ICL, which stands for implantable contact lens, is basically just that; a lens, much like a contact lens that is implanted inside of the eye. It’s kind of like somebody putting their contact lenses in, and then never having to take them out.
The results of the procedure are very fast. The full effects aren’t quite seen the day of the surgery, but typically the patient will notice an incredible improvement in their vision by the next day. The healing process is much faster than LASIK as well.
LASIK is a very good option for patients for mild to moderate nearsightedness, but if you have moderate to severe nearsightedness, you’re probably not going to be a good candidate for LASIK. This is where the ICL really shines. For patients with moderate to severe nearsightedness, the results of the ICL are typically outstanding!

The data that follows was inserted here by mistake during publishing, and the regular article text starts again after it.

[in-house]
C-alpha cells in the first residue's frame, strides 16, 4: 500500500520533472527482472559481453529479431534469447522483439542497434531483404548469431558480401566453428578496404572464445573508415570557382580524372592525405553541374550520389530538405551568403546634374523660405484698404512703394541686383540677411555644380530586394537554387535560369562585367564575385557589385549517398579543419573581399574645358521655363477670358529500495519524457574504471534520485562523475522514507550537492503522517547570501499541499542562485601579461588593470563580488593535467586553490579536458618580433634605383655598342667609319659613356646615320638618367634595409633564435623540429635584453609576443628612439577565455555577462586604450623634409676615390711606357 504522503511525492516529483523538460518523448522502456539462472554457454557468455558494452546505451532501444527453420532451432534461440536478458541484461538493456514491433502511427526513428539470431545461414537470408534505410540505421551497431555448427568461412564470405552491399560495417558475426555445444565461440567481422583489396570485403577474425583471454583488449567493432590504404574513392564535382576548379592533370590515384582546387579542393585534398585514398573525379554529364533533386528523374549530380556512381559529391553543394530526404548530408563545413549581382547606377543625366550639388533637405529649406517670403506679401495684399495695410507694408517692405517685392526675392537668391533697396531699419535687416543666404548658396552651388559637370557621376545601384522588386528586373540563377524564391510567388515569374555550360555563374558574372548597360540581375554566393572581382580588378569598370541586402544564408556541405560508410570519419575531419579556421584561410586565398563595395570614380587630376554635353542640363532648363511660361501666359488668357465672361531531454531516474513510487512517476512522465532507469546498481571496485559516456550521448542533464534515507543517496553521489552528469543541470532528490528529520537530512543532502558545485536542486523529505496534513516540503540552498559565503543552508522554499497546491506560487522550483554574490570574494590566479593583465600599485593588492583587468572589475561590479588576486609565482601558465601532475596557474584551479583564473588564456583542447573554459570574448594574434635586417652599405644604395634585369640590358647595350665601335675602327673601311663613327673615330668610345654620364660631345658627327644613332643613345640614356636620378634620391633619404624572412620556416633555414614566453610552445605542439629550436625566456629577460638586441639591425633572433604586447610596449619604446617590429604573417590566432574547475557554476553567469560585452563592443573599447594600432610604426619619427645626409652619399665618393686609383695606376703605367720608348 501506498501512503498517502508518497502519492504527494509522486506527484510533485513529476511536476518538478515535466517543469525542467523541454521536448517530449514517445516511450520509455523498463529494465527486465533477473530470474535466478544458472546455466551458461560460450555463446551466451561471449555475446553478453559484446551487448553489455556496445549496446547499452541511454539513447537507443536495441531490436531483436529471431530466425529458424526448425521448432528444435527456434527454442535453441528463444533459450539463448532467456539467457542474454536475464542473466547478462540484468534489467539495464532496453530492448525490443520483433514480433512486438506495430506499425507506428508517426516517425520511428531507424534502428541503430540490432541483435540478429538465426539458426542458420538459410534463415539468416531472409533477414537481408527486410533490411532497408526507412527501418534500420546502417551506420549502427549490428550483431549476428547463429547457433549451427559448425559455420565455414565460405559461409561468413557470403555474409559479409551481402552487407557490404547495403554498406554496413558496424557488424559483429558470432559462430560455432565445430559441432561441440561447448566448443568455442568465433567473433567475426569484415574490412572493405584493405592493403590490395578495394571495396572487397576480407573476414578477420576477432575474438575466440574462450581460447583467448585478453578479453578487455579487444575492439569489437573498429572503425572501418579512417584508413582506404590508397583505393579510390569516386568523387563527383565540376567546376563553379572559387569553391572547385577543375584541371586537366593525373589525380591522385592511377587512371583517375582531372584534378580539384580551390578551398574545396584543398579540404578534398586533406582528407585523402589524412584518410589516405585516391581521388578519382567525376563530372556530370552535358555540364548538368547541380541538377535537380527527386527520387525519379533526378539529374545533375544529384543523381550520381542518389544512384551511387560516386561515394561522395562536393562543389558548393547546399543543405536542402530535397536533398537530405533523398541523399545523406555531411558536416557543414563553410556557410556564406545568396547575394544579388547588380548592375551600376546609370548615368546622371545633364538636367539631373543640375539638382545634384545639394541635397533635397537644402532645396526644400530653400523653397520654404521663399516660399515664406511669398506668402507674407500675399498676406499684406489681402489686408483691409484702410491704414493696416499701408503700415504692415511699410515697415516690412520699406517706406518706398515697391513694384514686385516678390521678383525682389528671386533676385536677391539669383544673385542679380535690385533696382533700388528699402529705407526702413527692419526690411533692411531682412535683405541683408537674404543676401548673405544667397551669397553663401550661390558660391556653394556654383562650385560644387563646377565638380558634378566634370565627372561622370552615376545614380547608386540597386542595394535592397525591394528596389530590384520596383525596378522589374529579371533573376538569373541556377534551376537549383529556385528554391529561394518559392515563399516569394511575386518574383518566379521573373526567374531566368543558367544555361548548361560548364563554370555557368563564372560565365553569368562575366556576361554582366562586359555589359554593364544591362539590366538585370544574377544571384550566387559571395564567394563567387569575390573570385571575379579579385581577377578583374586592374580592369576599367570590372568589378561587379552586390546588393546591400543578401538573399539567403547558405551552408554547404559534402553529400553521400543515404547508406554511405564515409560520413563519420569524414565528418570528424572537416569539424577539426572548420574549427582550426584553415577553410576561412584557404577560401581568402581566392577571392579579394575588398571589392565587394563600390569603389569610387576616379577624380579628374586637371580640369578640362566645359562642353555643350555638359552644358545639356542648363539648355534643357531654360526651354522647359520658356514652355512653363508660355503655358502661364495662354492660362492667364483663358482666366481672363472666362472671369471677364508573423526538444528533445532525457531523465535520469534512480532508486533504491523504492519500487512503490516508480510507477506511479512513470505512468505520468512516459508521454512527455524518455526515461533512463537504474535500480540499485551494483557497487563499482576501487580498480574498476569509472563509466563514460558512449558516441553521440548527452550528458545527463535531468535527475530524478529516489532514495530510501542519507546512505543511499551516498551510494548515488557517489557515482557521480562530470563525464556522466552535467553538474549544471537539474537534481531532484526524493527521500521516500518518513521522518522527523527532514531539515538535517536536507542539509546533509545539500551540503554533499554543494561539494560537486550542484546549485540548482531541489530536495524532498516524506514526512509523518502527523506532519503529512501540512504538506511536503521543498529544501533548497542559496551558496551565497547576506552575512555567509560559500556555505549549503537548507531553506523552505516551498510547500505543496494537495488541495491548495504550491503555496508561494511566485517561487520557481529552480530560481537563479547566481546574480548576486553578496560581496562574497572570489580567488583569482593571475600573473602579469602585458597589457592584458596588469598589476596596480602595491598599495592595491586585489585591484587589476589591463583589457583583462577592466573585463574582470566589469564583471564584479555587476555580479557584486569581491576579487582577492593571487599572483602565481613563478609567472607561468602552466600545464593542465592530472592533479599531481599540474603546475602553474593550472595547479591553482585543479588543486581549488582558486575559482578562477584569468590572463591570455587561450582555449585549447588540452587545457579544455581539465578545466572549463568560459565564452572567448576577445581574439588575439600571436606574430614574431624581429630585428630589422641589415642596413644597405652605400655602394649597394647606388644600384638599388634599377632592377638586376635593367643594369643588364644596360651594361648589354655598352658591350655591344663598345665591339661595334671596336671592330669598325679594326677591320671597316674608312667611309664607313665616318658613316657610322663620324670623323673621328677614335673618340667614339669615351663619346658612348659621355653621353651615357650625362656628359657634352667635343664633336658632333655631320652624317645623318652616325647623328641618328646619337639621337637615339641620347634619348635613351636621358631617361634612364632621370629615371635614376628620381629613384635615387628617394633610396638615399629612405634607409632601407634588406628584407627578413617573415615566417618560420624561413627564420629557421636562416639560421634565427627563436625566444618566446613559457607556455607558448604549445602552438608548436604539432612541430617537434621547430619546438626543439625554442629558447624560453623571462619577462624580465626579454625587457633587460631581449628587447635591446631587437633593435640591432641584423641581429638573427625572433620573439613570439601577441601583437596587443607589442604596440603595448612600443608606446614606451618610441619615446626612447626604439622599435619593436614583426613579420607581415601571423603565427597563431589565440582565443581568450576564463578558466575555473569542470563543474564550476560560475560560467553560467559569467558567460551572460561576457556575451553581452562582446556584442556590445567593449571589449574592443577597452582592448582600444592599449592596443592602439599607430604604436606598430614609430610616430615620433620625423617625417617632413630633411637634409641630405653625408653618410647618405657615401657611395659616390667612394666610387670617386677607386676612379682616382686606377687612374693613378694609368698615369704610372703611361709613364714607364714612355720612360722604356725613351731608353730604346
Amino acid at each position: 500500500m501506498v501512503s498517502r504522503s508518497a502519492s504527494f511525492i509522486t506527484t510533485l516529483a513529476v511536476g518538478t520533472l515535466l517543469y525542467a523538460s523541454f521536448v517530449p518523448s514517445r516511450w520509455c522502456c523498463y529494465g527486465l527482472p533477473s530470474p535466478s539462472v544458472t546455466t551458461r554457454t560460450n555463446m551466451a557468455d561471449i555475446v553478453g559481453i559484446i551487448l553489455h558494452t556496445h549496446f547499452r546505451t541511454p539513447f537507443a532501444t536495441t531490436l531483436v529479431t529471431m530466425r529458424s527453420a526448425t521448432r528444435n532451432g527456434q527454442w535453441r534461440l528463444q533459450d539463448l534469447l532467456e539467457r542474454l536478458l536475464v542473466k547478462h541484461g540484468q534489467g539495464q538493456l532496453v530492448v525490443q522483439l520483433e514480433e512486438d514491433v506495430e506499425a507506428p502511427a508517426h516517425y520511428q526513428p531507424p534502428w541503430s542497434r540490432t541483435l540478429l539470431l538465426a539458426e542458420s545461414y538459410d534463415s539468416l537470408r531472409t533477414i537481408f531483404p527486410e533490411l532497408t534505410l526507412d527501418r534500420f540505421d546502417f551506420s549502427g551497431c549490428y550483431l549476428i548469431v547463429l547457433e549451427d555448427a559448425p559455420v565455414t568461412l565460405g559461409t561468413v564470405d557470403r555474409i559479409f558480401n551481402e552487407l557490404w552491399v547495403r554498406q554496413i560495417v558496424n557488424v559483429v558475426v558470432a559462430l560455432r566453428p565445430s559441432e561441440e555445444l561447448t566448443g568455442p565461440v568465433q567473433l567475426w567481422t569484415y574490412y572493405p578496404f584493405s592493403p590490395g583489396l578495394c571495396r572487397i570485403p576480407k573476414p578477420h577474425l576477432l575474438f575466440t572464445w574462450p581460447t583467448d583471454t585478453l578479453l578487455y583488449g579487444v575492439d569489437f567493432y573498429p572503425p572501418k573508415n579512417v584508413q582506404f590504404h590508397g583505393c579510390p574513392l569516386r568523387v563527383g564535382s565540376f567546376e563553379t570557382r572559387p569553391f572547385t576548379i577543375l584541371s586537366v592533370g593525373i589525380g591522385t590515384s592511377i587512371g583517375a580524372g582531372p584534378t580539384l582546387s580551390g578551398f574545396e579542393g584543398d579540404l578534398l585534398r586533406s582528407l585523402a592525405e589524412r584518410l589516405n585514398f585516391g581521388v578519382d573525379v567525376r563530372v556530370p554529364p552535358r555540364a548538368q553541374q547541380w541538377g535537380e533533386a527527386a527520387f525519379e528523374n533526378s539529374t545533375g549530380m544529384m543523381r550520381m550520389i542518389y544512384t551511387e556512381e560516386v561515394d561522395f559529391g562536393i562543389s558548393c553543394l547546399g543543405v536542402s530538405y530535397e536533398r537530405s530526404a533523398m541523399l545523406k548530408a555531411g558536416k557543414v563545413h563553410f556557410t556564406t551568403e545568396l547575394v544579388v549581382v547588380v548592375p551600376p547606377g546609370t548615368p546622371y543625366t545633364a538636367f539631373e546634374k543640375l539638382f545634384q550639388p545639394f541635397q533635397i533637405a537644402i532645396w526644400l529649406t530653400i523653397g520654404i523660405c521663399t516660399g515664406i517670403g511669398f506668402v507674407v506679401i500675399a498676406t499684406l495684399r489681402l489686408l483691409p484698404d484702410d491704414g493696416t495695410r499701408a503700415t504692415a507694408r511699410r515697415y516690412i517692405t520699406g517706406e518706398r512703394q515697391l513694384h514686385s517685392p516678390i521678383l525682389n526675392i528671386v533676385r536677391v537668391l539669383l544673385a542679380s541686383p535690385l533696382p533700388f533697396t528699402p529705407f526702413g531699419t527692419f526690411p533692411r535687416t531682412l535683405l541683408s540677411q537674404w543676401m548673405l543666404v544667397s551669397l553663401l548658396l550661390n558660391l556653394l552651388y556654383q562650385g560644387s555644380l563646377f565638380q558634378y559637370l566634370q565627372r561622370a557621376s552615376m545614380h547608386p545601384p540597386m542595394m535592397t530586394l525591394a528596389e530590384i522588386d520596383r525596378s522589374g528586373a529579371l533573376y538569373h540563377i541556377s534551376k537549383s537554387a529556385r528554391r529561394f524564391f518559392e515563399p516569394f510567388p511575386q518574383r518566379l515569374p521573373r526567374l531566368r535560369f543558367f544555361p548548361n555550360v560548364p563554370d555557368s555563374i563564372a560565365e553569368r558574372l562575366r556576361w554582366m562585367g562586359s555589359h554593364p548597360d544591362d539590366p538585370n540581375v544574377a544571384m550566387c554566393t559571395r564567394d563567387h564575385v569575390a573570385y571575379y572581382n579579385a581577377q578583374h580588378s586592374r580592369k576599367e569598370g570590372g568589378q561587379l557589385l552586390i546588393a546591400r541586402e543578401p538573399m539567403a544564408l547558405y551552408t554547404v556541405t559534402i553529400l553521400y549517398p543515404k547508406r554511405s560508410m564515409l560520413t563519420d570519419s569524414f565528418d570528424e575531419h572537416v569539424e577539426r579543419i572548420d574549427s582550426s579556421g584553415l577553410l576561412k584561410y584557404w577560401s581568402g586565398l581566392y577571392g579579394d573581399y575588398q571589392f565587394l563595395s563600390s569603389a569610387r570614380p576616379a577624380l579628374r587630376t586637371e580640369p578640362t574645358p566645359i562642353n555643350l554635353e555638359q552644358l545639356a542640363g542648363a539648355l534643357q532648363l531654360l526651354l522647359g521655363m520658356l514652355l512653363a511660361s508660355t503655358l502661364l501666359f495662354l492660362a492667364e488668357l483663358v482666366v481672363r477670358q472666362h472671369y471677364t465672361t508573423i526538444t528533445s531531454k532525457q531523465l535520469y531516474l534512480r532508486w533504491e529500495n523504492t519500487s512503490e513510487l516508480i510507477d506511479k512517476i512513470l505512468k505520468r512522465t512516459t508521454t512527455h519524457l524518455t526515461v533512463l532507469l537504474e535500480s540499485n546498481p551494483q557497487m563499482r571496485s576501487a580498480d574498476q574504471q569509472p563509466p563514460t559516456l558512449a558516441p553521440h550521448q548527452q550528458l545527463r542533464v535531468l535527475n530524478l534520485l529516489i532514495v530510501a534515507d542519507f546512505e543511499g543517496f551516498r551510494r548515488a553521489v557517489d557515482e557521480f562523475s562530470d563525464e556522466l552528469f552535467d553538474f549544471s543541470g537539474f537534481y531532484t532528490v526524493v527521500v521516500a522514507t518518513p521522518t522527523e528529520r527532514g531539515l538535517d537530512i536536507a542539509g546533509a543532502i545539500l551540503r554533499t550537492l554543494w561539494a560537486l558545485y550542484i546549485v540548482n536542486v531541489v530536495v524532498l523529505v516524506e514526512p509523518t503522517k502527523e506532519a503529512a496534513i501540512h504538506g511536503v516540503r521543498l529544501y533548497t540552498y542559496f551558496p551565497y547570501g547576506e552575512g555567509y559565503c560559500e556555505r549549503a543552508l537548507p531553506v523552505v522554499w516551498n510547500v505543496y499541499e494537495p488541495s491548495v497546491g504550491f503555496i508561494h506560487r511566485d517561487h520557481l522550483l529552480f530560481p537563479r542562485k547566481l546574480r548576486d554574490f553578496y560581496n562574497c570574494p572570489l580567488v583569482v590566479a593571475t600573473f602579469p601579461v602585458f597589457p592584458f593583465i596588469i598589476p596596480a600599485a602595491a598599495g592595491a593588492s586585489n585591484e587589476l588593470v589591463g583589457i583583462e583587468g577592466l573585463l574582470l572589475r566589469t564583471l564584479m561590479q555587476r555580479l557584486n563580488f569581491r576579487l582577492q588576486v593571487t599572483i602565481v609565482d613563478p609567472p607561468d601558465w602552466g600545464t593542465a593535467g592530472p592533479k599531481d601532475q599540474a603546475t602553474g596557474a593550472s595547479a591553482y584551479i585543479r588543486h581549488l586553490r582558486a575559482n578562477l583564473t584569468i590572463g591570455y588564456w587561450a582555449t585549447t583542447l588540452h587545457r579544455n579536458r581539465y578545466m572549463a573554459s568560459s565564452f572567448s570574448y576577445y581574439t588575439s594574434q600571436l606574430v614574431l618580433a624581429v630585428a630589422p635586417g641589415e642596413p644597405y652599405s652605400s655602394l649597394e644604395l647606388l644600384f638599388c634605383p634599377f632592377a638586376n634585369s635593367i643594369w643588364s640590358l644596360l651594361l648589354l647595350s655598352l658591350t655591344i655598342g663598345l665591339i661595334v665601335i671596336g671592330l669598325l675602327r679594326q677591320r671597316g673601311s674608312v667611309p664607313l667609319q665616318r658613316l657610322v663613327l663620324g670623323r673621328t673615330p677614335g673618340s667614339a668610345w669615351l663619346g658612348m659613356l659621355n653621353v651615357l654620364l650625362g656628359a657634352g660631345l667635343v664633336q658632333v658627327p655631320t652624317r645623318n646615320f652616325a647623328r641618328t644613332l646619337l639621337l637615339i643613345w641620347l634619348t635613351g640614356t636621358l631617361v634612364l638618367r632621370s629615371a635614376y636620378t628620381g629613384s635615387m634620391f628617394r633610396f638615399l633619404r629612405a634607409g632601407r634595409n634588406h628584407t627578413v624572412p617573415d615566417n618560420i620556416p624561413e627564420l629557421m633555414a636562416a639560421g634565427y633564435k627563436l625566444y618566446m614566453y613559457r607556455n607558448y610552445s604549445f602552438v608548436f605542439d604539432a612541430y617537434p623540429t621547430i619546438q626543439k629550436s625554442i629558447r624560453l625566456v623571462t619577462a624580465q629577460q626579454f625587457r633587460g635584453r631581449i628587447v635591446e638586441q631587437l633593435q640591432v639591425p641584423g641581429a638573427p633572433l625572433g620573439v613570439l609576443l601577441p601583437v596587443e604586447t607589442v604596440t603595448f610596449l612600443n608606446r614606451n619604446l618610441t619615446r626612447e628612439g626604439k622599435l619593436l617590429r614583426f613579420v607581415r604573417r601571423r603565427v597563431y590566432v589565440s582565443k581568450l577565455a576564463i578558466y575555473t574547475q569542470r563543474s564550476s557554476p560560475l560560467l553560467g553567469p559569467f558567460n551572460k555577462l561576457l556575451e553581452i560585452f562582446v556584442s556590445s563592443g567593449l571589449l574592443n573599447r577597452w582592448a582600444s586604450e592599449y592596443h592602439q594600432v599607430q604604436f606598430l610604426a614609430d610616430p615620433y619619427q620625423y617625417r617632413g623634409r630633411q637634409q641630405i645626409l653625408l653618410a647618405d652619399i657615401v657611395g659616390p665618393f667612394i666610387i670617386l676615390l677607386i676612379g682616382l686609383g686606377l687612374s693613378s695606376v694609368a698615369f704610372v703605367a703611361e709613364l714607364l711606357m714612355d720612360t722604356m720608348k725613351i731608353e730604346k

The ICL procedure usually takes about five to ten minutes per eye and most people choose to have both eyes done on the same day; each done about a half an hour apart from each other. The surgeon makes a tiny incision on the eye, less than an eighth of an inch, and injects the rolled up ICL into the eye through that incision. The ICL unrolls automatically and then the surgeon tucks it under the colored part of you eye, the iris. And that’s it!
One of the biggest advantages of the ICL procedure is that the lens does not touch the cornea like LASIK does. This means that people who have thinner corneas, who have a higher risk for ectasia, or a thinning or weakening of the cornea later on, are still candidates for ICL’s. This is true because the ICL can be removed from the eye if it bothers them later on.
The ICL gives a higher quality of vision that pretty much any other refractive surgery, especially for those with higher prescriptions. Higher prescription eyes cannot be treated with LASIK. The ICL on the other hand can address those with extremely high degrees of near sightedness.